This impressive theatre has seating for over 24,000 and was used to entertain the masses. However, this entrainment didn’t consist of just dramatic performances. It was also a preaching site for the famed St Paul during his visit to Ephesus.
Ephesus library – Celsus Library
This ancient library was known to be one of the most impressive buildings of the roman empire. It stored an eyewatering 12,000 scrolls, making it the third-largest library of the ancient world, being Alexandria in Egypt and Pergamum in Anatolia, Turkey
Interestingly, the library also serves as a mausoleum for Celsus, who was a wealthy and popular senator. The library was built to honour him and was paid for through his personal wealth.
Mazaeus – Mithridates Gate
Situated just to the right of the Library is Mithridates Gate, which gained its name from two free slaves that built this structure. Walking through the gate takes you through to the Agora, which was the commercial heart of the city of Ephesus.
To the left side of the Celsus library, you will see Hadrian’s Gate. This gate marks the end of the marble road, where you can discover what is said to be the oldest advertisement in the world. This advertisement is an image of a foot with a cross, a woman, a heart, a purse, a library, and a hole in the rock on the ground. This advertisement is pointing its way to the ‘private house’ where visitors could ‘buy love’ for the evening.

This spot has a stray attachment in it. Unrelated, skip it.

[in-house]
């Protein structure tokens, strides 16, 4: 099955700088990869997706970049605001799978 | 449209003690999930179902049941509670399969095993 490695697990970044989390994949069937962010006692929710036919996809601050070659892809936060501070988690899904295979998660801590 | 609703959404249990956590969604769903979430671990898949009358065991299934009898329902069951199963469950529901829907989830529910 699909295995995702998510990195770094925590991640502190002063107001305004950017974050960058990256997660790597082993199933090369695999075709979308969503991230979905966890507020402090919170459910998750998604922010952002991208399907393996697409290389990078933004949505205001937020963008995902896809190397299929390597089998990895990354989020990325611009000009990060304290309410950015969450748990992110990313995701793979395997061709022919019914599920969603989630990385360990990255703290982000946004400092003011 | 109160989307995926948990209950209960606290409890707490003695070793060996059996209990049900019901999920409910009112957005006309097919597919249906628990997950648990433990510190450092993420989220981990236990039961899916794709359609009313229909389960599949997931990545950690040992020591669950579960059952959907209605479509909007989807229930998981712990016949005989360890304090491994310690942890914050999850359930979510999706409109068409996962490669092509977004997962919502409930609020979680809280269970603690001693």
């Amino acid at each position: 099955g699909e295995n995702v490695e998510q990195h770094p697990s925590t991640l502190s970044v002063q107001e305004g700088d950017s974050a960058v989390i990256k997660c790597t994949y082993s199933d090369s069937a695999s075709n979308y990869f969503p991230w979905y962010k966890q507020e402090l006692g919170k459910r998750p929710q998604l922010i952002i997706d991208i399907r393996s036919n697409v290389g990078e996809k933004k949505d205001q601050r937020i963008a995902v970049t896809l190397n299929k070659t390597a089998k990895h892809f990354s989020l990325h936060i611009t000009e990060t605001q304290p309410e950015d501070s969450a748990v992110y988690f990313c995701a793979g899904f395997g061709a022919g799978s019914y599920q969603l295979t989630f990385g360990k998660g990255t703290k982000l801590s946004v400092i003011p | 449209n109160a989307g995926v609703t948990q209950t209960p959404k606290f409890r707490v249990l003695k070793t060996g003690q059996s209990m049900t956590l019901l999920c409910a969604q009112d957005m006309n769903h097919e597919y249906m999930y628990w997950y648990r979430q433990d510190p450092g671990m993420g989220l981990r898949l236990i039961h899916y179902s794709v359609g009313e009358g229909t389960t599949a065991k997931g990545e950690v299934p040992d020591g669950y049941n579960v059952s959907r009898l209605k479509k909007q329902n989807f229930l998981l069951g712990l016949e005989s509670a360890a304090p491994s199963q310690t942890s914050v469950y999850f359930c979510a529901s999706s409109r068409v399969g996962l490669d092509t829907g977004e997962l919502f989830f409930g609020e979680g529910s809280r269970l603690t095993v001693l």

Here lived some of the wealthiest citizens of Ephesus, an what remains today certainly tells that story. Walking down this great street you will see detailed mosaic floors, fountains and statues that showed how decadent a lifestyle some residents lead.
The public toilets
Dating all the way back to the 1st century, these public toilets had their own drainage system. The downside was people had to pay for the privilege of to using them.
Inside the beautiful temple, you will see copies of a number of friezes, telling the story of how the city was founded. In the curved arch above the temple, Tyche, the goddess of fortune is depicted.
Not only was the Odeon a theatre, but it was also an important location for city politics. This is where the Senate-House, or Bouleterion, met to discuss important city matters.
Thank you for reading this post, guiding you through how to visit and take a tour of Ephesus.